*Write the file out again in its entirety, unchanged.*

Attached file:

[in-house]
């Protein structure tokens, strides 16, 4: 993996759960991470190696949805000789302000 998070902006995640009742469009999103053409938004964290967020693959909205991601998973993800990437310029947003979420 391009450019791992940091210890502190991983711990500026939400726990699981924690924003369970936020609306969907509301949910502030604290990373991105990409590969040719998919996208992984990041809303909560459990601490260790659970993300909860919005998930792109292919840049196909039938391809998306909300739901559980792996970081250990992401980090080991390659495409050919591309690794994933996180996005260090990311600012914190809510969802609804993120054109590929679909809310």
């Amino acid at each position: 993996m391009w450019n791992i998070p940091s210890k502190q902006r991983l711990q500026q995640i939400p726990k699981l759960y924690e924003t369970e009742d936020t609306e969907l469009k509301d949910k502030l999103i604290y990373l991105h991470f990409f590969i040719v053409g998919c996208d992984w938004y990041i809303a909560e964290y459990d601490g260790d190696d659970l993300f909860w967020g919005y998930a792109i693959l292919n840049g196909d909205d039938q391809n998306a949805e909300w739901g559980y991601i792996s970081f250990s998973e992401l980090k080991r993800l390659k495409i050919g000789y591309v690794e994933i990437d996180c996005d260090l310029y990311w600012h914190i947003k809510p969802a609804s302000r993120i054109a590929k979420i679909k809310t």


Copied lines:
[in-house]
């Protein structure tokens, strides 16, 4: 993996759960991470190696949805000789302000 998070902006995640009742469009999103053409938004964290967020693959909205991601998973993800990437310029947003979420 391009450019791992940091210890502190991983711990500026939400726990699981924690924003369970936020609306969907509301949910502030604290990373991105990409590969040719998919996208992984990041809303909560459990601490260790659970993300909860919005998930792109292919840049196909039938391809998306909300739901559980792996970081250990992401980090080991390659495409050919591309690794994933996180996005260090990311600012914190809510969802609804993120054109590929679909809310």
């Amino acid at each position: 993996m391009w450019n791992i998070p940091s210890k502190q902006r991983l711990q500026q995640i939400p726990k699981l759960y924690e924003t369970e009742d936020t609306e969907l469009k509301d949910k502030l999103i604290y990373l991105h991470f990409f590969i040719v053409g998919c996208d992984w938004y990041i809303a909560e964290y459990d601490g260790d190696d659970l993300f909860w967020g919005y998930a792109i693959l292919n840049g196909d909205d039938q391809n998306a949805e909300w739901g559980y991601i792996s970081f250990s998973e992401l980090k080991r993800l390659k495409i050919g000789y591309v690794e994933i990437d996180c996005d260090l310029y990311w600012h914190i947003k809510p969802a609804s302000r993120i054109a590929k979420i679909k809310t």